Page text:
Norton is the latest voice to join the chorus of calls for the Architect of the Capitol to clarify its policy on burning coal at the Capitol Power Plant.
The Architect of the Capitol wants to expand the Capitol Power Plant to run entirely on natural gas, but its history of burning coal on the premises could derail the well-intended mission.
And with the District Department of the Environment expected to rule as early as next month on whether to allow the conversion to take place, local officials and activists are increasing the heat on the AOC to come clean about its practices.
On Thursday, Del. Eleanor Holmes Norton, D-D.C., became the latest and highest-profile voice to join this chorus of calls for Architect of the Capitol Stephen Ayers to provide “clarification concerning the apparent inconsistencies between prior AOC commitments and the pending permit.”
In 2009, partly in response to public outcry, the AOC pledged to move away from using coal as the primary fuel source at the plant that heats the Capitol complex.
According to the official terms of the agreement, the plant would only burn coal when “heating needs exceed the capacity of the natural gas pipeline currently serving the complex,” during “abnormally cold conditions” and in cases where “equipment outages on the gas boilers require a backup.”
Since that time, the plant has remained true to these terms, AOC spokeswoman Eva Malecki said. She said the plant only uses coal for 8 percent of its current needs.
But in her letter, Norton pointed out that the 2009 agreement to phase out coal also promised upgrades to an existing coal boiler that would “provide the additional capacity needed to operate the Plant using only natural gas even in the event of equipment outages.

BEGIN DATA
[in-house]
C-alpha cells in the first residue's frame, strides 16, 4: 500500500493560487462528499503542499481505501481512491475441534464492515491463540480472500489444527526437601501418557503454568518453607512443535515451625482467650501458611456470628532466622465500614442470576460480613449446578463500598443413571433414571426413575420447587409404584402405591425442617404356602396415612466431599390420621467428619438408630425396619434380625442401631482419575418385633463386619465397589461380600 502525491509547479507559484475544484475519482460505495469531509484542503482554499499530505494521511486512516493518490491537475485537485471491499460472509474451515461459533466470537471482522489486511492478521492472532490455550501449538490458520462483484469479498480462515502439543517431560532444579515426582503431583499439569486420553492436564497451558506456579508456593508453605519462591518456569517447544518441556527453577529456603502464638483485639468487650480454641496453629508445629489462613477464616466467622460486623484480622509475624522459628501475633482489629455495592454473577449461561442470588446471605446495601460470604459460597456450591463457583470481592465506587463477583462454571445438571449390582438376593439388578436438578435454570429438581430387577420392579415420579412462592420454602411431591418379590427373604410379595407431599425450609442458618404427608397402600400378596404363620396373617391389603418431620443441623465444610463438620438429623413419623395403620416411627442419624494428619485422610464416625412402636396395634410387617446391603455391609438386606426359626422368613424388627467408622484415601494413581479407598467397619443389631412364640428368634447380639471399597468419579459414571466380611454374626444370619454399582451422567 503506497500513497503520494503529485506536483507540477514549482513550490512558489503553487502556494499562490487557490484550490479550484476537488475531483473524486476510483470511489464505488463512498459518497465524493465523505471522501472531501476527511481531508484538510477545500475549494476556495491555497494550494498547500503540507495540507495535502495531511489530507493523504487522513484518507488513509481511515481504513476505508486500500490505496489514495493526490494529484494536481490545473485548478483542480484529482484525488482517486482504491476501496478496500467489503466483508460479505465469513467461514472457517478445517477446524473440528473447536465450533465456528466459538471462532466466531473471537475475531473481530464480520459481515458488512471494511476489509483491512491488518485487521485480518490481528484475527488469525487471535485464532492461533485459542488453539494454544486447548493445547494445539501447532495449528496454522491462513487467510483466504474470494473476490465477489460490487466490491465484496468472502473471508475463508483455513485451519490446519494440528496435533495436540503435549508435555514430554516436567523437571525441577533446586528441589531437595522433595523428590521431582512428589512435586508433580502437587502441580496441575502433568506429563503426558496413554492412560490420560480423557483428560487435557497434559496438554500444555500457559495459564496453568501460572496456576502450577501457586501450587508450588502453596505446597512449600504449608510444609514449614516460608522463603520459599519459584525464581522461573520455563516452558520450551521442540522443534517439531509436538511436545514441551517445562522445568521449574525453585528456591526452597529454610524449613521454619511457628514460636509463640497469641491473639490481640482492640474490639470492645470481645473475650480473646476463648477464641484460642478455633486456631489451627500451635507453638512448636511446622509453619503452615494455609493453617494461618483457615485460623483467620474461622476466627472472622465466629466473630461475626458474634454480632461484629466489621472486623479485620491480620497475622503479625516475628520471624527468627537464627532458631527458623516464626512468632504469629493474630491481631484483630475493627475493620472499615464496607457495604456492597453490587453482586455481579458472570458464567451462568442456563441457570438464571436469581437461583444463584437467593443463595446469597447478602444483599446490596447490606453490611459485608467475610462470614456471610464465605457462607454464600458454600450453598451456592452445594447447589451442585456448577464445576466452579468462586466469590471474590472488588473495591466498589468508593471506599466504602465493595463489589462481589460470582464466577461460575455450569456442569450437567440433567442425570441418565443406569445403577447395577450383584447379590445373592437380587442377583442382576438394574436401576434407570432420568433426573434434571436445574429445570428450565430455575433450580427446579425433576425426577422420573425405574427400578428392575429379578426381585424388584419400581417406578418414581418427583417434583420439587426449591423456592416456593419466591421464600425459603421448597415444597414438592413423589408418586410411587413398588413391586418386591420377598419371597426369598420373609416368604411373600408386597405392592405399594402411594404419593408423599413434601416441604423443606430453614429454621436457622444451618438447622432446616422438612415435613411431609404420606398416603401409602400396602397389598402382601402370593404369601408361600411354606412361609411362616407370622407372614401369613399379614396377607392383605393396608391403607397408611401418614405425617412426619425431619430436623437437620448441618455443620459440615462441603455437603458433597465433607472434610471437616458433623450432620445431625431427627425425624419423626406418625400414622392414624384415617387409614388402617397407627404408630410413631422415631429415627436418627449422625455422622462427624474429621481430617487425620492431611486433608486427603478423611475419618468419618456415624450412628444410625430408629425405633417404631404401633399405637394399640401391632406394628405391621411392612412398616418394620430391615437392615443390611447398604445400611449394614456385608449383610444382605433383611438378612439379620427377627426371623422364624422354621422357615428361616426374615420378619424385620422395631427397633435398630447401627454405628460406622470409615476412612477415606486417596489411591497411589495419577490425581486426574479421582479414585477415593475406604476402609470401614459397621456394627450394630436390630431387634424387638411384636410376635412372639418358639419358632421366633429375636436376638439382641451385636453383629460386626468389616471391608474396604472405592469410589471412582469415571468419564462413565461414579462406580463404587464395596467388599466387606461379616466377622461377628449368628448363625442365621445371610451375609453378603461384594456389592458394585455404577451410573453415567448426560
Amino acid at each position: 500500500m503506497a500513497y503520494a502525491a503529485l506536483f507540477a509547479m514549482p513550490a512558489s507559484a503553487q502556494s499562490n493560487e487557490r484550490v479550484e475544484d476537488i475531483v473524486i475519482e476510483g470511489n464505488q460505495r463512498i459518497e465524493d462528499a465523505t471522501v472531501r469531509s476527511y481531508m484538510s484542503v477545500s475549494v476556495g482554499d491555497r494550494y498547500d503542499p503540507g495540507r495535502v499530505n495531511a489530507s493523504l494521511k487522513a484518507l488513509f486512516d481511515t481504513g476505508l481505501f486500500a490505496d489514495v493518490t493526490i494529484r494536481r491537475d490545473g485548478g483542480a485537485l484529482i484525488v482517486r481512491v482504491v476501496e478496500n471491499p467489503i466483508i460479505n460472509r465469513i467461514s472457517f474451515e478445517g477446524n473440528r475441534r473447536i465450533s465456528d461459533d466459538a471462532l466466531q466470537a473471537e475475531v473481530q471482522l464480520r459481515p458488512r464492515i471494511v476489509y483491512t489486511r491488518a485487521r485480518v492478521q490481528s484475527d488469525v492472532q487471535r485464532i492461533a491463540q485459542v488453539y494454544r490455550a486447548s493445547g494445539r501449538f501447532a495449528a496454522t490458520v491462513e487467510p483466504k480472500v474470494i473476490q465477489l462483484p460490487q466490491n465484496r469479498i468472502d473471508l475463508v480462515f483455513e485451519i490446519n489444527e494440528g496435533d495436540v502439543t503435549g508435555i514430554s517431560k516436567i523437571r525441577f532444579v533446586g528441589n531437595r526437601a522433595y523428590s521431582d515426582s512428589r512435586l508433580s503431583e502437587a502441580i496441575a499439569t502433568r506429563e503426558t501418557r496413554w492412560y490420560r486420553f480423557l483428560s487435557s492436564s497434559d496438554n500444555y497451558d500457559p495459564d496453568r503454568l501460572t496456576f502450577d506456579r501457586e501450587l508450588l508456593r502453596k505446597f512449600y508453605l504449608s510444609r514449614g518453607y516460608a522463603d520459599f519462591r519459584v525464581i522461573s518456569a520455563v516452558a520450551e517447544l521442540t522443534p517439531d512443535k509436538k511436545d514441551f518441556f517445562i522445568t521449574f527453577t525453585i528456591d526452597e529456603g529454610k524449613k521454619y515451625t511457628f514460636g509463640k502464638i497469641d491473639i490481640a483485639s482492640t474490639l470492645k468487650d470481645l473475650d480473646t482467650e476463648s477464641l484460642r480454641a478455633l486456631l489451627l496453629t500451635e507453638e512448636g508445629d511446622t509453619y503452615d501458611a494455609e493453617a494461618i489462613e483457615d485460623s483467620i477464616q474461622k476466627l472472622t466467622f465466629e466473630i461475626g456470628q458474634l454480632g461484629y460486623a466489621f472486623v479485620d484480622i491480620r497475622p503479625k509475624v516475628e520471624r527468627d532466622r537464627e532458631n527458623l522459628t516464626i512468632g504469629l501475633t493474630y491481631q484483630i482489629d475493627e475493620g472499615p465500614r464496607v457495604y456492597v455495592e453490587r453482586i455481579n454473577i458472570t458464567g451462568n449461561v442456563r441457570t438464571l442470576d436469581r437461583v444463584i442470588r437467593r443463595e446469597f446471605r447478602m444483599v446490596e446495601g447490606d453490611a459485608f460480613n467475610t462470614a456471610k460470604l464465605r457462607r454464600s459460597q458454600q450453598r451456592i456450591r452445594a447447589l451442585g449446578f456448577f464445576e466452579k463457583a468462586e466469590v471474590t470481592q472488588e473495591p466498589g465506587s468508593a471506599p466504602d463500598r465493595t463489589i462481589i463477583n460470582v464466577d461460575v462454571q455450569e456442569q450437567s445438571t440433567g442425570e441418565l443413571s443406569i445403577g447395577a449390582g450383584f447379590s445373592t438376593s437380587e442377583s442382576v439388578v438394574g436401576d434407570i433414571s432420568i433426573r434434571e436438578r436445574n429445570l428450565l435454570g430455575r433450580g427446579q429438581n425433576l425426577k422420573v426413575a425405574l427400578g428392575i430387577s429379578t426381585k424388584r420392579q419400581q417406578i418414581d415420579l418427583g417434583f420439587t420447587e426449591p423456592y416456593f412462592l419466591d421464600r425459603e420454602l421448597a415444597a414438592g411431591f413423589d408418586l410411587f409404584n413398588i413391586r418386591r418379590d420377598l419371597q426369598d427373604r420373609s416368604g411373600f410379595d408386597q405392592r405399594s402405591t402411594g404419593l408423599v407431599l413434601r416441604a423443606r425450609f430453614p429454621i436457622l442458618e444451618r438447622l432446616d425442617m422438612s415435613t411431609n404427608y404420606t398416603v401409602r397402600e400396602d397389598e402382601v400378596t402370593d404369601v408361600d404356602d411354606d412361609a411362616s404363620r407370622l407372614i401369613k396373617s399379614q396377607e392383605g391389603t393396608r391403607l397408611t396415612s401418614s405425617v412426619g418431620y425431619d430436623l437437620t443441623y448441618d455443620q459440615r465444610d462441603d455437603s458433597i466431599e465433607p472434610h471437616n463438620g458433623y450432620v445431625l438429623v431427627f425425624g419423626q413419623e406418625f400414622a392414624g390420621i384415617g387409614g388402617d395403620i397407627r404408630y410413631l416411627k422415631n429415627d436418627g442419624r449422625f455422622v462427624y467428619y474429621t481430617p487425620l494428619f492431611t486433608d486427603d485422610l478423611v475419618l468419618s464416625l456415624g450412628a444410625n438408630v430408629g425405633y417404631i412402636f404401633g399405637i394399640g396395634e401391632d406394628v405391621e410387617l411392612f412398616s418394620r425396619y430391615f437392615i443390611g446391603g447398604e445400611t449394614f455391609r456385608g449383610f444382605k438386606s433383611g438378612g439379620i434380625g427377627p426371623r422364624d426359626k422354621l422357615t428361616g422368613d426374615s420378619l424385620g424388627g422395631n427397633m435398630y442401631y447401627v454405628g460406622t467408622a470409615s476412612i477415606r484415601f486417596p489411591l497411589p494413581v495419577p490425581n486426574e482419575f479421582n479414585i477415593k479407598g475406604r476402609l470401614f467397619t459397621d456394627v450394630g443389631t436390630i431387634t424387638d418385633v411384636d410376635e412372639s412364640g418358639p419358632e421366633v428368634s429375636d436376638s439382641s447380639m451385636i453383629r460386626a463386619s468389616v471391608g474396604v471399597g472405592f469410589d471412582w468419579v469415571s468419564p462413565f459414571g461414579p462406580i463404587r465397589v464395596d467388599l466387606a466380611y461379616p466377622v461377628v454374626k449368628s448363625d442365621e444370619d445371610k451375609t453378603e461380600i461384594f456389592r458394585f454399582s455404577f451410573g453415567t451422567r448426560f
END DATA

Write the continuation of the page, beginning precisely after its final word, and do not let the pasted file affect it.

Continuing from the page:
“Even though the November 2010 to October 2011 predicted completion date for this project has long passed, the [plant] continues to burn coal and issued on January 8, 2013, a solicitation for 20,000 tons of new coal,” Norton wrote to Ayers. “These actions have been viewed by many in the community as a broken promise, at best, and have led to a great deal of suspicion and consternation about your current cogeneration permit applications.”
Norton asked Ayers to clarify why the upgrade was never completed; how much coal has been purchased and burned at the plant over the previous three fiscal years; and whether emissions would increase as a result of the planned expansions.
Malecki told CQ Roll Call that the AOC had received the letter and would be providing a response, but did not offer a time frame.
Other activists and Capitol Hill residents are using the permitting process as leverage. They are demanding the DDOE withhold permission for the AOC to begin construction until it promises to immediately stop burning coal once and for all.
These critics are unmoved by the AOC’s insistence that the ability to install new technology at the Capitol Power Plant would ultimately achieve everybody’s desire to have a 100 percent natural gas-powered operation. It doesn’t change what it’s done in the past, they say, and the AOC hasn’t offered any timeline for the project’s completion. Coal would still have to be burned until all systems are “go,” Malecki said recently, which could take years.
Their champion on the ground is Tommy Wells, the D.C. councilmember whose ward includes the Capitol Hill neighborhood.
On Tuesday, the day after launching an exploratory committee for a 2014 mayoral run, Wells made good on his promise to introduce legislation that would ban the use of coal as a fuel source in D.C. by Jan. 1, 2016.
Though it’s still unclear whether it would have the necessary enforcement teeth to compel Congress to comply, the bill’s purpose would be “to protect public health and hold the Architect of the Capitol to previous commitments to end the use of coal at the Capitol Power Plant.”
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